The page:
YOUR customers go with VoIP because it’s inexpensive – very
inexpensive compared to standard phone calls. Trouble is, sharing a space with
VoIP can be a challenge for many alarm systems. The last thing you want is to
install a solution that keeps dragging you half-way across town for constant
tweaking.

VoIP is essentially a process where a phone is connected
to the Internet via a VoIP adapter in the same way any computer gets connected.
This adaptor imitates the way a switched phone line functions but uses the
Internet as the calling path rather than the phone line itself. It’s confusing
in a way because all this is going on across the same piece of copper. The key
is to think of these different paths as being different frequencies on the same
physical copper line, with each frequency having a different bandwidth and
being modulated onto a different voltage.

You can connect the IP-addressed interface device to the
Internet via a cable modem, DSL adapter, or some other ISP link, and then just
plug in an ordinary telephone. Coolest of all, once the setup is activated and
programmed, that VoIP adapter offers users a dial tone like an ordinary phone.

If a call is made, the analog signals passing through the
microphone of the phone handset are sampled and converted into IP data packets,
then transmitted over the Internet, where they are converted back into analog
at the receiving end – the speaker in the handset. It’s as simple as that.

You’d think an ideal way to get around the problems is
for alarm signals to share a space with VoIP but there are challenges with this
approach. A report from the Canadian Alarm and Security Association found while
testing such systems that although pulsed alarm reporting formats were ok to
send over VoIP services, Contact ID – a DTMF format – had problems.

A key challenge for alarm comms when traveling over the
Internet is latency caused by high traffic through ISP hardware. It’s thought
this is central to problems encountered when transmitting DTMF signals across
the Internet – especially when signals are re-routed in order to overcome local
congestion.

As a result of the uncertainly surrounding reliability,
VoIP product suppliers say dialers should not be linked to their services. This
is partly due to problems with signal transmission and partly because Internet
services need to be separately powered – unlike PSTN phone services that
receive their power from the local exchange.

“Because VoIP systems utilize digital communications, the
conversion of the beeps and tones are not always translated correctly. This can
result in an alarm signal not being recognized by its central monitoring
station”

So even if installers chose to attempt linking dialers to
VoIP adapters, they’ll need to come up with a way to tidily and securely get
dialer signals to the adaptor – that means from the panel to the computer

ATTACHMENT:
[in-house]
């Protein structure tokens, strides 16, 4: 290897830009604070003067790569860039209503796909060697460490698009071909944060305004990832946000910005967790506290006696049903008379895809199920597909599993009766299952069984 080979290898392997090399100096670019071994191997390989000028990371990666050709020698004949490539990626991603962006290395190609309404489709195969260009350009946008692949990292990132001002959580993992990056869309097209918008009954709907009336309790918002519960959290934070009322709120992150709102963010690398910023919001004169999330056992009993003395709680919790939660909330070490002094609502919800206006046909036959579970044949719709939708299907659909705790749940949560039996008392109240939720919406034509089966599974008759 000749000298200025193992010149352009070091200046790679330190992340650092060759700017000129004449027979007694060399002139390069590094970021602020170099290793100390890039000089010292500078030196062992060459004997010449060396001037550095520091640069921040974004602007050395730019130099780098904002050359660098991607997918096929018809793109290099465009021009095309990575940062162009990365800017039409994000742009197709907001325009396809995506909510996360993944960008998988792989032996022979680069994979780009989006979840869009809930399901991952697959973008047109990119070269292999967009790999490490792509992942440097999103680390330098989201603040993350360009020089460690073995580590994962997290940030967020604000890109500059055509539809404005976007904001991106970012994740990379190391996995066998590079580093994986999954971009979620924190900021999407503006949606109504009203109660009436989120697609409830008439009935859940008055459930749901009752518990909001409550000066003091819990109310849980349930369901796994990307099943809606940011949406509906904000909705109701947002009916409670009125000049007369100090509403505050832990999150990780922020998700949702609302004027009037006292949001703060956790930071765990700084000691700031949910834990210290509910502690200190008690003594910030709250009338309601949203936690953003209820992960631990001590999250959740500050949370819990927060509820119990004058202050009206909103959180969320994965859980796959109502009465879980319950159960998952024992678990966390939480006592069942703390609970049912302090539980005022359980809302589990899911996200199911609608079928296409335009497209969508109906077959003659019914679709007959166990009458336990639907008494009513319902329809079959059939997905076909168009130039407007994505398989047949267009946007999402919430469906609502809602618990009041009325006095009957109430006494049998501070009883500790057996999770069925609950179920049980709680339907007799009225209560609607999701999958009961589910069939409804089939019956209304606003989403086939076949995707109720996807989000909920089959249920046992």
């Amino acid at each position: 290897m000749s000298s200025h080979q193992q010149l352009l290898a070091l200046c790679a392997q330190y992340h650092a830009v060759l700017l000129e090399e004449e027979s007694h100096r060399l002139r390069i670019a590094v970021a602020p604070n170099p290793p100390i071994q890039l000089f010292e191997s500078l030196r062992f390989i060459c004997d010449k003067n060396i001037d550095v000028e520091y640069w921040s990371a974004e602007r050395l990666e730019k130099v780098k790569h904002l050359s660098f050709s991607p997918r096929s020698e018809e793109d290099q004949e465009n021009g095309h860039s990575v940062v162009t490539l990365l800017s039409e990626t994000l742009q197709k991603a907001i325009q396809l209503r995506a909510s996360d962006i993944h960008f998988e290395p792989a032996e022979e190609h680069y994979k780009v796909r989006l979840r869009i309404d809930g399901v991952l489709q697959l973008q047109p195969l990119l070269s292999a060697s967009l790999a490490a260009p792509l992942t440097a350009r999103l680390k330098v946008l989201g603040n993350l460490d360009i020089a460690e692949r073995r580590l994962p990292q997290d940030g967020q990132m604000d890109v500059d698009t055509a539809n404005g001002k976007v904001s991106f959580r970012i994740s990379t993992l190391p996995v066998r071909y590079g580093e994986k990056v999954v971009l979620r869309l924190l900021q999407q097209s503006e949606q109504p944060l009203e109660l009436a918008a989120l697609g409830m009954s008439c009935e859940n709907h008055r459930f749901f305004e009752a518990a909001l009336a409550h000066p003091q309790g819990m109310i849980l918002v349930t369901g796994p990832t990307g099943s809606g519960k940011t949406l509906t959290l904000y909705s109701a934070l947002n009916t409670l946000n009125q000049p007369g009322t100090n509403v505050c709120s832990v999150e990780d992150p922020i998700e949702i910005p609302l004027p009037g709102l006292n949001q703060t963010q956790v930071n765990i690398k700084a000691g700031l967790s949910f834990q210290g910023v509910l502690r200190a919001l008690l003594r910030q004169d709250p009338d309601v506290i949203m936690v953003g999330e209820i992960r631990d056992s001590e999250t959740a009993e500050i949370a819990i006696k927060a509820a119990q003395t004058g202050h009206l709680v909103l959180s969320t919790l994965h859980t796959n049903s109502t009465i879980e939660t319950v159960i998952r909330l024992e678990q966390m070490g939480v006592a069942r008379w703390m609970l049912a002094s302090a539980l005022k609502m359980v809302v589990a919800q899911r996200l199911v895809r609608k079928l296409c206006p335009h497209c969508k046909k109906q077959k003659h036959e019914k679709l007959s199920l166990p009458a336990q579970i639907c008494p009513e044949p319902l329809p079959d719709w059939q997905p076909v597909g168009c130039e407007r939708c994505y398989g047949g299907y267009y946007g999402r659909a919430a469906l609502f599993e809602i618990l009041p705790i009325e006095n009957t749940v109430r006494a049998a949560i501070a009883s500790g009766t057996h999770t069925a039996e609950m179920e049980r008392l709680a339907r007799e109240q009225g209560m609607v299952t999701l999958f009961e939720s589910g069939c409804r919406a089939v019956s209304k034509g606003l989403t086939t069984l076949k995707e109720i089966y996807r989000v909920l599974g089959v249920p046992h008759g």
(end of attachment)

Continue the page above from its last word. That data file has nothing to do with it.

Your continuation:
closet or an office location. The connection would also need to be set up to
allow the alarm system to seize the line in the event of an alarm.

Regardless of whether or not their customers are
employing VoIP, installation companies need to ensure their systems support the
format allowing easy connection in the future. Panels need to be programmed in
VoIP capable formats and failed tests need to be followed up to ensure alarms
are not being inadvertently disconnected as part of VoIP upgrades undertaken by
customers or computer contractors.

Installers need to make sure they inform clients that
compressing alarm signals during analogue to digital conversion may make them
unreadable to PSTN receivers in monitoring stations. They also need to
highlight the fact that because the Internet is less reliable than PSTN
connections, dialer backup should be used regardless of other comms
technologies employed. Some problems that can be encountered when VoIP and
dialers co-exist include:

* Signal Distortion – Most alarm systems were designed to
transmit alarm

signals as a series of beeps and
tones over analog phone lines. Because VoIP systems utilize digital
communications, the conversion of the beeps and tones are not always translated
correctly. This can result in an alarm signal not being recognized by its
central monitoring station.

* Power Failure – In the event of a power failure, cable
modems and DSL lines will not work unless there is an on-premise power backup or
generator. Losing power, can mean losing communication with the outside world.
Not only will the alarm system not be able to communicate with the central
station, it will not be able to dial 911 or access other emergency services.

* Line Seizure – Alarm systems are designed with line
seizure capabilities – enabling them to take over an open phone line to communicate
with the central monitoring station in case of an emergency. Often, the cable
company or ISP will actually install the VoIP modem in a residence by
‘back-feeding’ the house circuit and disconnecting the old telephone circuit as
it enters the premise.

Because the alarm control panel is configured to have the
telephone circuit connected first, ahead of any telephone instruments, it can interrupt
and disconnect an existing call to give the alarm signal priority.

* Service Outage – Internet service providers and cable companies are also
susceptible to service outages. The Internet is not always accessible to
transmit alarm signals. Service outages, server malfunctions, and system
upgrades and regular maintenance are just some of the reasons that VoIP systems
may not be as reliable as analog phone systems to transmit alarm signals.